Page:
Live Green and Earn Points


  • Janet I. 2 years ago
    darn,, great ideas everyone! I've started an indoor "garden" this year with only two items and so far have had a small problem with spots on the leaves of my green beans. Def,, going to do more reaserch in the future, thanks all this info has been very helpful... : )
  • shelia w. 2 years ago
    I haven't read through the posts so someone may have already suggested this....but old Venetian Blinds can be cut to any length as plant markers. The old metal ones are especially good!
  • Dona E. 2 years ago
    Darn! I've already planted 3 tomato plants in pots before this post reminded me of this tip!! I'm planting in pots this year to rest the soil in my raised beds.
    The tip is...when planting in containers...use several layers of news paper to circle the inside of the pot before you fill them with soil. This will help "insulate" them (shelter them from the sun and keep them cooler like mulch) and help the pots retain moisture. pots dry out much more often and need to be watered often. That's not too good here in Ca. where we're on water meters and in a drought!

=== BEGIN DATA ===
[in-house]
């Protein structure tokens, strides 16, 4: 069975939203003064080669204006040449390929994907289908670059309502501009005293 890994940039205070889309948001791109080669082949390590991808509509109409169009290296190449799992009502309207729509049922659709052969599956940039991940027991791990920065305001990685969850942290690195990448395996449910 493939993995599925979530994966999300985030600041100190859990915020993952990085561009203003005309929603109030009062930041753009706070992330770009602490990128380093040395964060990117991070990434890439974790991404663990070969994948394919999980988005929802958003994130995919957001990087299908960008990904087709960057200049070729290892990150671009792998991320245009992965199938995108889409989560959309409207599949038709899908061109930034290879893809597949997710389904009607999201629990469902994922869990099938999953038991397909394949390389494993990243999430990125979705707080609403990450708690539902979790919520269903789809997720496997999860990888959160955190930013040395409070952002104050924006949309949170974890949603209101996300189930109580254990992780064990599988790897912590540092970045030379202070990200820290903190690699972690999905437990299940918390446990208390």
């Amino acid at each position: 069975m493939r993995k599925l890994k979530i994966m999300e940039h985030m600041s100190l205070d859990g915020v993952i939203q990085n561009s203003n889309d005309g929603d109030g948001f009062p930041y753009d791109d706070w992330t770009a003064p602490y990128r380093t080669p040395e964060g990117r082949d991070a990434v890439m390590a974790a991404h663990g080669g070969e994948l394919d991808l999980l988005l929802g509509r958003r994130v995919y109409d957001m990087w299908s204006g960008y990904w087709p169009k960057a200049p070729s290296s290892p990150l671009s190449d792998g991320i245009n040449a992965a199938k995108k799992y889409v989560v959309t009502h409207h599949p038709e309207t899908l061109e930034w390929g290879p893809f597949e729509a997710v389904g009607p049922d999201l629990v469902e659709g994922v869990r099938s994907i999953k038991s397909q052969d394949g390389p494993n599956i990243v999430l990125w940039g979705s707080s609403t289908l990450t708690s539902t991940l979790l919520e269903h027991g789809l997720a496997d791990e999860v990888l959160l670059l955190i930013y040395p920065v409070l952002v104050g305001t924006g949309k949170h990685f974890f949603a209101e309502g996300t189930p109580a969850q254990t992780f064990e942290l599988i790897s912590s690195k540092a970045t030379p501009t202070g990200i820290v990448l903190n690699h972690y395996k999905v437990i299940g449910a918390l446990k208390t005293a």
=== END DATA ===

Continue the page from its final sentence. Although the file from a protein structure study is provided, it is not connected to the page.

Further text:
This also recycles paper and in the end enriches the soil!
    • Dona E. 1 year ago
      It's summer 2017, we had a wonderful winter of rain and are supposedly out of our drought, but I am still being VERY water aware!
      Wooden paint stirrers make excellent plant markers for bigger pots, to be found at hardware store or Lowes or Home Depot.
  • dolores s. 5 years ago
    My mother used to say "whatever you take from the soil must be returned to the soil." When you trim your bushes dig around them and bury all the leaves and trimmings you can. Turn your flowers over and bury them in the fall.
  • dolores s. 5 years ago
    I have two sink holes in my back yard. All of my yard waste is going into them. Previous to this, when I was cleaning up a garden and had leaves and other garden waste, I would rake it into a pile, dig a hole and bury it.
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